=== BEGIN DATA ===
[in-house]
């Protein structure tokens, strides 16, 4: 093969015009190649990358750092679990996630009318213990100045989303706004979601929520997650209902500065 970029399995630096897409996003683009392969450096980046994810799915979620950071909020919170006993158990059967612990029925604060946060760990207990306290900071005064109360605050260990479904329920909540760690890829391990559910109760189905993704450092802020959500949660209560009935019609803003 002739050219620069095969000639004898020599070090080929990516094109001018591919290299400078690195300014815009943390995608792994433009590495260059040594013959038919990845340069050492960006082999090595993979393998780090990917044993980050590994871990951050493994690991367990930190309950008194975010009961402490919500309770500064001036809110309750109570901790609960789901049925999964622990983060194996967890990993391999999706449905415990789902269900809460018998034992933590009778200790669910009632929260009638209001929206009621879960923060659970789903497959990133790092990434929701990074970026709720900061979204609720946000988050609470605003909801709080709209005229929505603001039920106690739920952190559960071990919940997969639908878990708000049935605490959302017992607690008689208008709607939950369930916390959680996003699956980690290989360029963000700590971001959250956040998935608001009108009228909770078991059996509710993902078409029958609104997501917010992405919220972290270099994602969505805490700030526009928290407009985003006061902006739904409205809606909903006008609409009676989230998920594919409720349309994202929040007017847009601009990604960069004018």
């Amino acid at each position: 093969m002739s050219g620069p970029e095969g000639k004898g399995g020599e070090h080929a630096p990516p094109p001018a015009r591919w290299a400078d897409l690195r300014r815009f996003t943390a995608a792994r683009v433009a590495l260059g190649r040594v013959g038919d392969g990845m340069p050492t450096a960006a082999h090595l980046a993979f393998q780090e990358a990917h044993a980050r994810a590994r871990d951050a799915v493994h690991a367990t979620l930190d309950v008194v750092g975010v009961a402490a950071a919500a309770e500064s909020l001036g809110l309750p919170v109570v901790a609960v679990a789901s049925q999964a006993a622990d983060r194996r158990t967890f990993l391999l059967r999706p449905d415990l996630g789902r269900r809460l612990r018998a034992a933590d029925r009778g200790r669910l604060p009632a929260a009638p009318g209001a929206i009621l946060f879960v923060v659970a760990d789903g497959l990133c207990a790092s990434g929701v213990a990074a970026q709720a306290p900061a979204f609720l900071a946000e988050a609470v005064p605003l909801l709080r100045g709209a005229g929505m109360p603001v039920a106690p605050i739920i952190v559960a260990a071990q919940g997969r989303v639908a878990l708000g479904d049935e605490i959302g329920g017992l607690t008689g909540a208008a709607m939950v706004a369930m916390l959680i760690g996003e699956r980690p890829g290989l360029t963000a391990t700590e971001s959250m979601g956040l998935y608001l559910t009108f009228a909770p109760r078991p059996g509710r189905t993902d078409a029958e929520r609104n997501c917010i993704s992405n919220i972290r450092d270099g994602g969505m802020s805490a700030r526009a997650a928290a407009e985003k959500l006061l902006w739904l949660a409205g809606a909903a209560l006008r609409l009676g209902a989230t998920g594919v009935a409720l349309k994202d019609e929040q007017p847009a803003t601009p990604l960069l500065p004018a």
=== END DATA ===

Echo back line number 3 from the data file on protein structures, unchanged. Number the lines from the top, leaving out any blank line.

């Amino acid at each position: 093969m002739s050219g620069p970029e095969g000639k004898g399995g020599e070090h080929a630096p990516p094109p001018a015009r591919w290299a400078d897409l690195r300014r815009f996003t943390a995608a792994r683009v433009a590495l260059g190649r040594v013959g038919d392969g990845m340069p050492t450096a960006a082999h090595l980046a993979f393998q780090e990358a990917h044993a980050r994810a590994r871990d951050a799915v493994h690991a367990t979620l930190d309950v008194v750092g975010v009961a402490a950071a919500a309770e500064s909020l001036g809110l309750p919170v109570v901790a609960v679990a789901s049925q999964a006993a622990d983060r194996r158990t967890f990993l391999l059967r999706p449905d415990l996630g789902r269900r809460l612990r018998a034992a933590d029925r009778g200790r669910l604060p009632a929260a009638p009318g209001a929206i009621l946060f879960v923060v659970a760990d789903g497959l990133c207990a790092s990434g929701v213990a990074a970026q709720a306290p900061a979204f609720l900071a946000e988050a609470v005064p605003l909801l709080r100045g709209a005229g929505m109360p603001v039920a106690p605050i739920i952190v559960a260990a071990q919940g997969r989303v639908a878990l708000g479904d049935e605490i959302g329920g017992l607690t008689g909540a208008a709607m939950v706004a369930m916390l959680i760690g996003e699956r980690p890829g290989l360029t963000a391990t700590e971001s959250m979601g956040l998935y608001l559910t009108f009228a909770p109760r078991p059996g509710r189905t993902d078409a029958e929520r609104n997501c917010i993704s992405n919220i972290r450092d270099g994602g969505m802020s805490a700030r526009a997650a928290a407009e985003k959500l006061l902006w739904l949660a409205g809606a909903a209560l006008r609409l009676g209902a989230t998920g594919v009935a409720l349309k994202d019609e929040q007017p847009a803003t601009p990604l960069l500065p004018a």